Archive for August, 2011

Wednesday, August 31, 2011

The -S Genitive: A World of Complexity

By Richard Firsten
Retired ESOL Teacher, Teacher-Trainer, Columnist, Author

Wouldn’t it be nice if every aspect of a language had a simple explanation? Yeah, right. Dream on! Well, sometimes what seems simple really isn’t, and the English –s genitive certainly fits that description. For instance, does the ’s in This is Archie’s car have the same meaning as the ’s in This is Archie’s chair at the dinner table? And what about Carmen’s salary vs. Carmen’s resignation? Does the ’s in each one of those phrases mean the same thing? What’s so important, I believe, is that if we ESOL teachers don’t clearly understand the uses of and meanings behind the –s genitive, how can we impart that knowledge to our students? Food for thought, eh?

Let’s talk a little about each use of the –s genitive (’s and s’ ) so that we can always come up with good explanations and examples for our students. Here are 14 examples to show the varied uses of the –s genitive. Before you read further on after looking over the list, see if you can explain the meaning behind the use of that ’s in each example. I hope you have fun with these!

1. Archie’s car

2. Carmen’s salary

3. Archie’s chair at the dinner table

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Tuesday, August 23, 2011

Breaking the Ice on Day One

By Tamara Jones
ESL Instructor, SHAPE Language Center, Belgium
jonestamara@hotmail.com

First Day Fears

I don’t know about you, but even though I have been teaching for 15 years, I still get nervous on the first day of class. Once the students get to know each other, the tension tends to drop and the class takes on a personality of its own. But, those first few moments of the first lesson are silent, awkward and nerve-racking. Luckily, I learned early on in my teaching career the importance of lowering the affective filter. Krashen defines the affective filter as “a mental block, caused by affective factors … that prevents input from reaching the language acquisition device” (Krashen, 1985, page 100). More simply put, nervous students may not learn as well as relaxed students. For this very reason, I always spend time in the first lesson of the semester doing an ice-breaker activity. I also do it for my own sanity. I hate the look of fear and panic that first-day students tend to have, so I try to get them smiling as early in the semester as possible.

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Tuesday, August 16, 2011

Warming Up Your English Muscles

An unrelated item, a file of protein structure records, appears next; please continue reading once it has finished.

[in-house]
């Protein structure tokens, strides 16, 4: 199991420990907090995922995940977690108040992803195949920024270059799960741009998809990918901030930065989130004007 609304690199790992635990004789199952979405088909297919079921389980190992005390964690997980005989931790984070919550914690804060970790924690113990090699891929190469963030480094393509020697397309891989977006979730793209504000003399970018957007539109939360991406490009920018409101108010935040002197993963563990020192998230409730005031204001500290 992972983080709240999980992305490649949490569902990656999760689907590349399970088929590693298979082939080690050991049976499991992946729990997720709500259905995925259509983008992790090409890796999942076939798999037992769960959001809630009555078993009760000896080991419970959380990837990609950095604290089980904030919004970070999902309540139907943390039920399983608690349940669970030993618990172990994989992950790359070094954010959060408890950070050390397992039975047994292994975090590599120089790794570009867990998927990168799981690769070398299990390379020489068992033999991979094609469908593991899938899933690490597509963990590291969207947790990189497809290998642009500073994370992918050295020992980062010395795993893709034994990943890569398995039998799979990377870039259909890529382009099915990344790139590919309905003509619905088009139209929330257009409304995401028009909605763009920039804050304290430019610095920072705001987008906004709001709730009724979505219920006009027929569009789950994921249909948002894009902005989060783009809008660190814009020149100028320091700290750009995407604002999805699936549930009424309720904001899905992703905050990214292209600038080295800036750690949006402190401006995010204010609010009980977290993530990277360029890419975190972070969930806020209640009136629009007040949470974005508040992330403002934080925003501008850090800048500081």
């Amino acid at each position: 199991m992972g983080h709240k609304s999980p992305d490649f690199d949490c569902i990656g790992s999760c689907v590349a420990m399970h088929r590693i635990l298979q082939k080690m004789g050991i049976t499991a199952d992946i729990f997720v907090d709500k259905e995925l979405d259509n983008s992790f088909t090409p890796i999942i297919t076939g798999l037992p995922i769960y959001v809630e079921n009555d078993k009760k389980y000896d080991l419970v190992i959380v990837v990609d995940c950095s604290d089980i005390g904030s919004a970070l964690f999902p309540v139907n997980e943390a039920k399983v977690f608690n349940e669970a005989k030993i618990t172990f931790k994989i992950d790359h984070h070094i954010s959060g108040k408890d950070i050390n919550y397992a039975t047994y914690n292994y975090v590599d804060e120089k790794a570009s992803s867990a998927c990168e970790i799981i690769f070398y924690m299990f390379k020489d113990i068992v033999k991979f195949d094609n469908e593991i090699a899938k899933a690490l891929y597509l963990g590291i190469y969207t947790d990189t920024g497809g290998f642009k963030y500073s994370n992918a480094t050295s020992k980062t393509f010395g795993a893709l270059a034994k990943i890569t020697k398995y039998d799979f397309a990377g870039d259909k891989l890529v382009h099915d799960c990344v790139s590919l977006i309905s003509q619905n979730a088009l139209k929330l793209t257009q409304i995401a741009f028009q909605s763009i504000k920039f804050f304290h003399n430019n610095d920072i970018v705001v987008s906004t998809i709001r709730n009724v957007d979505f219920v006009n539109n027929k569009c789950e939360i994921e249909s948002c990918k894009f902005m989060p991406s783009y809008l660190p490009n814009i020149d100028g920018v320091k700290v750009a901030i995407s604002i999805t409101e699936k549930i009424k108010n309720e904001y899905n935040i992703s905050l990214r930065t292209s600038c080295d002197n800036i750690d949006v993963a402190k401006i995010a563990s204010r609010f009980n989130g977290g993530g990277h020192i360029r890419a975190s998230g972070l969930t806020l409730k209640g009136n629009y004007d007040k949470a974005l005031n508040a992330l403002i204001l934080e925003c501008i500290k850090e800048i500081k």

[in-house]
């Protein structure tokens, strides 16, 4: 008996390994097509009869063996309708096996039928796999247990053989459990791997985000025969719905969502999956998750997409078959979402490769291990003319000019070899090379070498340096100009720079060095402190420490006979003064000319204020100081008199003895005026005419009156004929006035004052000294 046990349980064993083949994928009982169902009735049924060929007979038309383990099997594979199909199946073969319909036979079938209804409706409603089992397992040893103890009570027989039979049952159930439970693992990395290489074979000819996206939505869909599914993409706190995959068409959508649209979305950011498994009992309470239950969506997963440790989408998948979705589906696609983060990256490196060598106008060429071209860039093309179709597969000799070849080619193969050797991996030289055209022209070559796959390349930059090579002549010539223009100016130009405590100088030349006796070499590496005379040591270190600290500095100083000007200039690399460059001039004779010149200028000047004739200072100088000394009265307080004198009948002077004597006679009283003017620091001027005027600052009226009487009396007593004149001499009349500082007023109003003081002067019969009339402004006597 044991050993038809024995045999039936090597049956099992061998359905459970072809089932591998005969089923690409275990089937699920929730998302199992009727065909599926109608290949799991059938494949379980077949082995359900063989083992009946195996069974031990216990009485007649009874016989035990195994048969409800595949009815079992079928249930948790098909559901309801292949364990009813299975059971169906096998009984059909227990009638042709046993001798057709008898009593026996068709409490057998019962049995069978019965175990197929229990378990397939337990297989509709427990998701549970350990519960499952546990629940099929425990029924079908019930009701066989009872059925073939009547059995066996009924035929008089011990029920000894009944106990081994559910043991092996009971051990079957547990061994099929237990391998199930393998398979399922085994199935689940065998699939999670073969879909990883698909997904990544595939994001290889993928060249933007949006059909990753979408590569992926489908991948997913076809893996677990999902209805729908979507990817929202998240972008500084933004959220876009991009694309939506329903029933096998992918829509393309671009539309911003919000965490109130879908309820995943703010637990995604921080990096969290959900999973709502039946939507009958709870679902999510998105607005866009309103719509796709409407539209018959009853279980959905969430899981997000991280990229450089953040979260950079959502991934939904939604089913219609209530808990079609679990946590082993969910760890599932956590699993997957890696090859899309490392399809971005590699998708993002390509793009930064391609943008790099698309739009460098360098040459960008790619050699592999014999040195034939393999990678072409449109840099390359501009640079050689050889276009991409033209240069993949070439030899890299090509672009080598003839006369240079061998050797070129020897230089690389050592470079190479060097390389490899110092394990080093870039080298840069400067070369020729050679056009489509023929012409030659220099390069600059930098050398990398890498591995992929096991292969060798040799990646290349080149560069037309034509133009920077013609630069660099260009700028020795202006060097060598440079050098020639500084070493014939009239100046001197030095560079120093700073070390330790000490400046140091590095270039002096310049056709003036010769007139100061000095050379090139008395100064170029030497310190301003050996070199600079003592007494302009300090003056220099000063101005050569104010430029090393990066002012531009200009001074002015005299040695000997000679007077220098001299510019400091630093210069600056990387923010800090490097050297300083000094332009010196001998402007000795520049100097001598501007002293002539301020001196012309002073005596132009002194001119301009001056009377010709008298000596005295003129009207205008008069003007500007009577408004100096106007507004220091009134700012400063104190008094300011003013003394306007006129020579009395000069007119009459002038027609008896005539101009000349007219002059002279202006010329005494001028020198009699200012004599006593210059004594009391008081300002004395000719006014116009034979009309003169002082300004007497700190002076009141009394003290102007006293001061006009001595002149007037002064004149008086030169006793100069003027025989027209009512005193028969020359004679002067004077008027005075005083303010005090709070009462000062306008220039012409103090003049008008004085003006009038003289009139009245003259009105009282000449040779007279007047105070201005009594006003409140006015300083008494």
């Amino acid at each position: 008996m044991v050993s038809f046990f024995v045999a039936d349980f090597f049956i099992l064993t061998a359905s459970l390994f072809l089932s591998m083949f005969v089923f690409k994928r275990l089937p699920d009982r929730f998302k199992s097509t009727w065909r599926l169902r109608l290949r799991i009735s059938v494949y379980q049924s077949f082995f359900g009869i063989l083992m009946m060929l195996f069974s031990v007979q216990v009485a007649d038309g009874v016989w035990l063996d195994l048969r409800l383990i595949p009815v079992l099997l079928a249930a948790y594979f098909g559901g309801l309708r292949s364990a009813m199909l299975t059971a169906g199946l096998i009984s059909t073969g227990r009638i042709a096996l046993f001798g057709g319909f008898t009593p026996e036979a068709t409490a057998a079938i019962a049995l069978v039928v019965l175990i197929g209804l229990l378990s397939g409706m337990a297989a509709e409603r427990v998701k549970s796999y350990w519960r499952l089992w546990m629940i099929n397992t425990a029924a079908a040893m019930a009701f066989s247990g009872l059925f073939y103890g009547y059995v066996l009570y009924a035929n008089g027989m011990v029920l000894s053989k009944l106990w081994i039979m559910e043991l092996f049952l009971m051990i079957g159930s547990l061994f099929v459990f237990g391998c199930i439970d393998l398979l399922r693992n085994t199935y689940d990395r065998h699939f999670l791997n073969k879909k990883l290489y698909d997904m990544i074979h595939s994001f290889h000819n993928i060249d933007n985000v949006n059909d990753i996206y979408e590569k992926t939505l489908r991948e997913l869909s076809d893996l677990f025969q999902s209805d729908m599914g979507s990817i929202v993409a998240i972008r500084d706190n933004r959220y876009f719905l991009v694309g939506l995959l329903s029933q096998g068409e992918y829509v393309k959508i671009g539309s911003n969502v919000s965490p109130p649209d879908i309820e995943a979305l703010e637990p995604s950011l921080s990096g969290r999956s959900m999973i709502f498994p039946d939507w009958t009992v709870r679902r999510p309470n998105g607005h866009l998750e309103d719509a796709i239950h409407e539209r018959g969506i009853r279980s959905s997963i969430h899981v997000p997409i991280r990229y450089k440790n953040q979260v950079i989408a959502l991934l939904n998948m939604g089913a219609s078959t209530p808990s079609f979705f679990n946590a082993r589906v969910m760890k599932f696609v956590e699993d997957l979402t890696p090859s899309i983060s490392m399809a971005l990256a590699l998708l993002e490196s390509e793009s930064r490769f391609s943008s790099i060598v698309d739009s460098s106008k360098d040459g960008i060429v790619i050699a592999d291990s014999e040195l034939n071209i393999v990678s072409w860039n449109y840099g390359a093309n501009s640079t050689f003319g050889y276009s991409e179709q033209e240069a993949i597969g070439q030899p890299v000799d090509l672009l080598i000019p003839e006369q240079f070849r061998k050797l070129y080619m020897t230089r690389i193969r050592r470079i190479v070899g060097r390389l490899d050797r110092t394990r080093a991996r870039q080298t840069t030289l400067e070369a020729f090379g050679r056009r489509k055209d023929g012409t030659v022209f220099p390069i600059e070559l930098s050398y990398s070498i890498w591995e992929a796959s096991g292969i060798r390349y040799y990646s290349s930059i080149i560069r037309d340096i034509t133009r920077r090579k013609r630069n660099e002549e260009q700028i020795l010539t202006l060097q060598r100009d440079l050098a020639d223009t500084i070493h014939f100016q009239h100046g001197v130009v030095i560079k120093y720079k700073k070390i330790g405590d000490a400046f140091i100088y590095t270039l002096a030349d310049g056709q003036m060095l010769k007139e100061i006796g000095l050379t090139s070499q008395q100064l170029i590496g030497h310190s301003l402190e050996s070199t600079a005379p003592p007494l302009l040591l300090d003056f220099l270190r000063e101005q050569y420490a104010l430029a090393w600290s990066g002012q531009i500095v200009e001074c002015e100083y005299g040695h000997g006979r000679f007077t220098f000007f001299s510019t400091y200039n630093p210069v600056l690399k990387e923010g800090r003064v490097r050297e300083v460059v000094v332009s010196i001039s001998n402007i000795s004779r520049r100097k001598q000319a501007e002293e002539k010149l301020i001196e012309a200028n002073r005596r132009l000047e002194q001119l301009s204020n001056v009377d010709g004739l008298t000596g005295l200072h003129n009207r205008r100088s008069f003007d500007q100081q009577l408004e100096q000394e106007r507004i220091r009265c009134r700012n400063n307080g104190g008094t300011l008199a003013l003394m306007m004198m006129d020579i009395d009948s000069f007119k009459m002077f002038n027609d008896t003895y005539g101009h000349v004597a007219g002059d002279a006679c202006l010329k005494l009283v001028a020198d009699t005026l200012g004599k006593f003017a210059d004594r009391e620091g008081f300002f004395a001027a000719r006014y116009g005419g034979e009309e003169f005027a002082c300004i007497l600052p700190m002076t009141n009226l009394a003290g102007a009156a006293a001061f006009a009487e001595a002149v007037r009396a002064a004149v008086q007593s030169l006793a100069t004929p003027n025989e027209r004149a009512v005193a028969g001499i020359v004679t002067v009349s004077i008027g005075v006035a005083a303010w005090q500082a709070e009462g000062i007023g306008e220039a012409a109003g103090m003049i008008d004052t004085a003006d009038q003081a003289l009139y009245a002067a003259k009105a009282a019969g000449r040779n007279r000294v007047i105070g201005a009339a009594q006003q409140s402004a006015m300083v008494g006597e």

By Tamara Jones
ESL Instructor, SHAPE Language Center, Belgium
jonestamara@hotmail.com

When I go for a run, I don’t leap out my front door and sprint straight up the hill to the forest. Instead, I walk briskly for a few minutes (or at least until I get up that darn hill) before I break into a jog. Likewise, I don’t start off my English classes by plunging directly into a lesson. I prefer a gentler approach of easing my students into what might be their first English thoughts of the day. So, I start every class with a warm-up activity. I would never dream of running without warming up my leg muscles first, so why would I ask students to start a lesson without warming up their English muscles first?

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Monday, August 1, 2011

Brainstorming Vocabulary

Richard Firsten By Richard Firsten
Retired ESOL Teacher, Teacher-Trainer, Columnist, Author

I recently came to a difficult decision that it was time to retile most of the floors in my house. Where I live, very few people have carpeting in their homes. The climate is just too hot and much too humid most of the year. So, after 29 years of living with the same ceramic tile floors and watching them deteriorate more and more over those years, I took the plunge.

Just by coincidence a neighbor down the block whom I’ve known for a very long time had just finished having her house remodeled with all the work done (breaking down a couple of walls, adding a whole room to the house, retiling, etc.) by just one man and his uncle. I was so impressed at the work when the project was finished that I knew he and his uncle were the men for my project, so I hired them to retile my floors. But there was just one thing: They didn’t speak English, just Spanish.

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